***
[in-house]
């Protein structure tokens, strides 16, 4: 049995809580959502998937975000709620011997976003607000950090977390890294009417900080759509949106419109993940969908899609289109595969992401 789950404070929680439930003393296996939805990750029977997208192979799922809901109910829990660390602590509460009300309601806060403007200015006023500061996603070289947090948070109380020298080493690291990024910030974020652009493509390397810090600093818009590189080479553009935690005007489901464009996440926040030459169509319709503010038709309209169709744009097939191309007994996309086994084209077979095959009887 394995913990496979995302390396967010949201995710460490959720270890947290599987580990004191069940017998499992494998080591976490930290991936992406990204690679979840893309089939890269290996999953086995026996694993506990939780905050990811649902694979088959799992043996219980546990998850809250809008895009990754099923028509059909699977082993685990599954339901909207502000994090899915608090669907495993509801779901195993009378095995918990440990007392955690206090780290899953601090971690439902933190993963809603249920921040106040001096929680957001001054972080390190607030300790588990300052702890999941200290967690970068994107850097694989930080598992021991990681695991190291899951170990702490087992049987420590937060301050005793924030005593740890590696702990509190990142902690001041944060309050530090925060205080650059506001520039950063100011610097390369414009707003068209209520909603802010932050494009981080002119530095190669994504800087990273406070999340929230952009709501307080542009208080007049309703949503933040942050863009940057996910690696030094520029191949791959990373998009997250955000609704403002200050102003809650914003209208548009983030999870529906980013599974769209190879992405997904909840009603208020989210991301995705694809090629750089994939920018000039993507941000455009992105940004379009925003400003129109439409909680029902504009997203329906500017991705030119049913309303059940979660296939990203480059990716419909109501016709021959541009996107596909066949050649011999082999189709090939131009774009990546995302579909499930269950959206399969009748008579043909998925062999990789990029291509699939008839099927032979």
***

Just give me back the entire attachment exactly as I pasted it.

[in-house]
């Protein structure tokens, strides 16, 4: 049995809580959502998937975000709620011997976003607000950090977390890294009417900080759509949106419109993940969908899609289109595969992401 789950404070929680439930003393296996939805990750029977997208192979799922809901109910829990660390602590509460009300309601806060403007200015006023500061996603070289947090948070109380020298080493690291990024910030974020652009493509390397810090600093818009590189080479553009935690005007489901464009996440926040030459169509319709503010038709309209169709744009097939191309007994996309086994084209077979095959009887 394995913990496979995302390396967010949201995710460490959720270890947290599987580990004191069940017998499992494998080591976490930290991936992406990204690679979840893309089939890269290996999953086995026996694993506990939780905050990811649902694979088959799992043996219980546990998850809250809008895009990754099923028509059909699977082993685990599954339901909207502000994090899915608090669907495993509801779901195993009378095995918990440990007392955690206090780290899953601090971690439902933190993963809603249920921040106040001096929680957001001054972080390190607030300790588990300052702890999941200290967690970068994107850097694989930080598992021991990681695991190291899951170990702490087992049987420590937060301050005793924030005593740890590696702990509190990142902690001041944060309050530090925060205080650059506001520039950063100011610097390369414009707003068209209520909603802010932050494009981080002119530095190669994504800087990273406070999340929230952009709501307080542009208080007049309703949503933040942050863009940057996910690696030094520029191949791959990373998009997250955000609704403002200050102003809650914003209208548009983030999870529906980013599974769209190879992405997904909840009603208020989210991301995705694809090629750089994939920018000039993507941000455009992105940004379009925003400003129109439409909680029902504009997203329906500017991705030119049913309303059940979660296939990203480059990716419909109501016709021959541009996107596909066949050649011999082999189709090939131009774009990546995302579909499930269950959206399969009748008579043909998925062999990789990029291509699939008839099927032979």